Background: The thermal environment can directly affect workers’ occupational health and safety, and act as a contributing factor to injury or illness. However, the literature addressing risks posed by varying temperatures on work-related injuries and illnesses is limited. Objectives: To examine the occupational injury and illness risk profiles for hot and cold conditions. Methods: Daily numbers of workers’ compensation claims in Adelaide, South Australia from 2003 to 2013 (n = 224,631) were sourced together with daily weather data. The impacts of maximum daily temperature on the risk of work-related injuries and illnesses was assessed using a time-stratified case-crossover study design combined with a distributed lag non-linear model. Results: The minimum number of workers’ compensation claims occurred when the maximum daily temperature was 25 °C. Compared with this optimal temperature, extremely hot temperatures (99th percentile) were associated with an increase in overall claims (RR: 1.30, 95%CI: 1.18–1.44) whereas a non-significant increase was observed with extremely cold temperatures (1st percentile, RR: 1.10 (95%CI: 0.99–1.21). Heat exposure had an acute effect on workers’ injuries whereas cold conditions resulted in delayed effects. Moderate temperatures were associated with a greater injury burden than extreme temperatures. Conclusion: Days of very high temperatures were associated with the greatest risks of occupational injuries; whereas moderate temperatures, which occur more commonly, have the greatest burden. These findings suggest that the broader range of thermal conditions should be considered in workplace injury and illness prevention strategies.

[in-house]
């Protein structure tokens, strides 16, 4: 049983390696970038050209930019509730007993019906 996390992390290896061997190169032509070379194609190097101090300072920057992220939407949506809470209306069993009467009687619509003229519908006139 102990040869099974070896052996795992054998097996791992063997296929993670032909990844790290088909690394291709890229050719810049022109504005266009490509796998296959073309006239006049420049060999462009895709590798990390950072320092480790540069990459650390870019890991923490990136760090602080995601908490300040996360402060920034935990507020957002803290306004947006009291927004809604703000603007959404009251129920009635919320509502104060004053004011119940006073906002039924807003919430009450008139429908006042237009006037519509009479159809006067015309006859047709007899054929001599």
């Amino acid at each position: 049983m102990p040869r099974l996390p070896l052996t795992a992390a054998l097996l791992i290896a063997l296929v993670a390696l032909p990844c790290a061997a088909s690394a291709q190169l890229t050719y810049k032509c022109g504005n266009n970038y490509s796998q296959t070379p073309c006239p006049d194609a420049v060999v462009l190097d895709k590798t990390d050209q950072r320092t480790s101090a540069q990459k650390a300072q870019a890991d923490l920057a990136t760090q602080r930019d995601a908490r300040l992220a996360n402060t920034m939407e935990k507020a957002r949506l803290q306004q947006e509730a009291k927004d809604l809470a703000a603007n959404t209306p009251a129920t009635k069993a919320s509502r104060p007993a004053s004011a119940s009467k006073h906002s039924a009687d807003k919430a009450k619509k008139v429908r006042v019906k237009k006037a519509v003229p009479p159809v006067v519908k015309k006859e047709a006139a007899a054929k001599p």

- Attributable risk
- Case-crossover design
- Distributed lag non-linear model
- Occupational Health